Centered around Gil Scott Heron’s classic performance poem, “The Revolution Will Not Be Televised,” this lesson plan explores the history and conventions of spoken word poetry, teaches that poetry can be a powerful form of activism, and examines “The Revolution” as a pop-cultural meme. By the end of the lesson, students will create and have the opportunity to perform their own “My Revolution” poem reflecting their everyday experiences, personal histories, ideas and beliefs.
I wrote this lesson plan as an assignment for my English class at OISE. It was one of my first exercises in formal lesson planning, but it earned me a 10/10! I think much more can be done with this topic – students can make their own videos, perform their pieces, and learn more about the conventions – and social purposes – of spoken word poetry.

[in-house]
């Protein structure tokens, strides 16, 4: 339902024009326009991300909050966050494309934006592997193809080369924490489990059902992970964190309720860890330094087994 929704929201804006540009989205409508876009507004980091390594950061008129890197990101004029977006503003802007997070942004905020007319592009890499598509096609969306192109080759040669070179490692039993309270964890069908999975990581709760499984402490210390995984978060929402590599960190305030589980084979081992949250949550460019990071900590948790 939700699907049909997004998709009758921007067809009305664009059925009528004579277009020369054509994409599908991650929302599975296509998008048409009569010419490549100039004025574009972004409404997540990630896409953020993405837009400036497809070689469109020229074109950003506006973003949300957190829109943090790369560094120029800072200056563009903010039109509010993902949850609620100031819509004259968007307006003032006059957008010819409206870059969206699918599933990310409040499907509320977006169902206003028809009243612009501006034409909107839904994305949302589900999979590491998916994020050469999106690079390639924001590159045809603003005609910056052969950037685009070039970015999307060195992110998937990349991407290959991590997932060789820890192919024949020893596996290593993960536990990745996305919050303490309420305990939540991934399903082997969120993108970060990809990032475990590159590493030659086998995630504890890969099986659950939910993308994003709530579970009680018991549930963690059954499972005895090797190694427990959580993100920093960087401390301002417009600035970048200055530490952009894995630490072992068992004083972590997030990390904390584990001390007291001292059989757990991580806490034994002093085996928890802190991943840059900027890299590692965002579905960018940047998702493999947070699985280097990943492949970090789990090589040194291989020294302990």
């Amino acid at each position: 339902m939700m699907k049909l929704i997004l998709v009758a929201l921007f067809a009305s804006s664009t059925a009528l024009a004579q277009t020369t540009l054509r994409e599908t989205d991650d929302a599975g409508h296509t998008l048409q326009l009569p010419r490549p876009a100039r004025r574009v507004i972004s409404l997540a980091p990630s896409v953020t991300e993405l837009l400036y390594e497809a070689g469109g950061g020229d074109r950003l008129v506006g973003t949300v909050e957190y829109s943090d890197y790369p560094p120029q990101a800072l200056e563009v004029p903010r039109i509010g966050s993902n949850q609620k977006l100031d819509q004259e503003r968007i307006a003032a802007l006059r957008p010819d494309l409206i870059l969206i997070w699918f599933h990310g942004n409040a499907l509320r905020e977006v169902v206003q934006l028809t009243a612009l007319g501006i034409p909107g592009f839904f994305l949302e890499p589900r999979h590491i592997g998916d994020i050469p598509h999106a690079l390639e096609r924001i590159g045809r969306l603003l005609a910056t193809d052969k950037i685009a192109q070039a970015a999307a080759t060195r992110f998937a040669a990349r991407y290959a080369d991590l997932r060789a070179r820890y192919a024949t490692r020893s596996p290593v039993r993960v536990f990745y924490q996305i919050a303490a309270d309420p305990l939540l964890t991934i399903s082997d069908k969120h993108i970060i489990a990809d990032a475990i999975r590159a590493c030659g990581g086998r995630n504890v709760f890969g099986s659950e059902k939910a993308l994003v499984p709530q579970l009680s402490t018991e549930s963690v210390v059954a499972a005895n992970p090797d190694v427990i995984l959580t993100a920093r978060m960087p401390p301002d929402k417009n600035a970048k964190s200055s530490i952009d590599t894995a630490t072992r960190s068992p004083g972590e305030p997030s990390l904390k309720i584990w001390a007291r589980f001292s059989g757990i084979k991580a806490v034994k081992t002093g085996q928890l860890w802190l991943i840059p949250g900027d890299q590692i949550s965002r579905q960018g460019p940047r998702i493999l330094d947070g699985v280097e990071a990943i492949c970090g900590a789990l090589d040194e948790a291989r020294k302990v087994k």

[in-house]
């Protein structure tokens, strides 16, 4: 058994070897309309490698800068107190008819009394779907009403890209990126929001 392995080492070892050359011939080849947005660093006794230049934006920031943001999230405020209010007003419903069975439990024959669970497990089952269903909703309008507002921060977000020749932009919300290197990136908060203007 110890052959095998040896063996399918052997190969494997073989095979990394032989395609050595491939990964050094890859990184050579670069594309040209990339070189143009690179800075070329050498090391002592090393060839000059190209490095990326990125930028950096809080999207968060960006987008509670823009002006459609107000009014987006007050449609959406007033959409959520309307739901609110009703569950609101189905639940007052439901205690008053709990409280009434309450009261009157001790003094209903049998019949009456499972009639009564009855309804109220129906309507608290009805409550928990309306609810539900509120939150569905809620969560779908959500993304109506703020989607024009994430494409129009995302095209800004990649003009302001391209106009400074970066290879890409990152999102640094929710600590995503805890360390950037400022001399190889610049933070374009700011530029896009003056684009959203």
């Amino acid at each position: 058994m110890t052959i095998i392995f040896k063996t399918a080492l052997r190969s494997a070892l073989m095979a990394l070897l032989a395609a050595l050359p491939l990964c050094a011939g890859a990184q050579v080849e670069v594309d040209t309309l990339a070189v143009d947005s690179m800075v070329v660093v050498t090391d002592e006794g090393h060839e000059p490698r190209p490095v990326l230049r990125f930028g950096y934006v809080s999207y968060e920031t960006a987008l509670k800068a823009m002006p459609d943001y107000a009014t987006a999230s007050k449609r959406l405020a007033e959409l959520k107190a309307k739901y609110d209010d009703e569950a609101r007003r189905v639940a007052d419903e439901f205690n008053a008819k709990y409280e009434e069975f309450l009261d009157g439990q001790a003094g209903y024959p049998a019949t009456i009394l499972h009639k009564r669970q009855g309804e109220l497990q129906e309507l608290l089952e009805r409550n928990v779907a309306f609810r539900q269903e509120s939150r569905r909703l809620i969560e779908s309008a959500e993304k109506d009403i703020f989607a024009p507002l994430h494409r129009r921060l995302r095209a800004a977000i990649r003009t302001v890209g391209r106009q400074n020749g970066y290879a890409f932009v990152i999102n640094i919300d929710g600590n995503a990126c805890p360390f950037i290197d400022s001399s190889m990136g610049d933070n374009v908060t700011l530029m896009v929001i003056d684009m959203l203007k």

The lesson plan and student handouts are below:
I especially like Handout 4…it traces the influence of the Gil Scott Heron poem. The iconic phrase shows up everywhere from articles about the tweeting revolution surrounding the Iranian elections to hip hop songs.
My favourite take on the poem is spoken word artist Sarah Jones’ piece, “Your Revolution,” wherein Jones calls out the misogyny in the hip hop music industry. Might not be entirely appropriate for the high school classroom – although when the FCC tried to ban it for indecency, Jones successfully sued the FCC for censorship. Here she is, doin’ it and doin’ it and doin’ it well…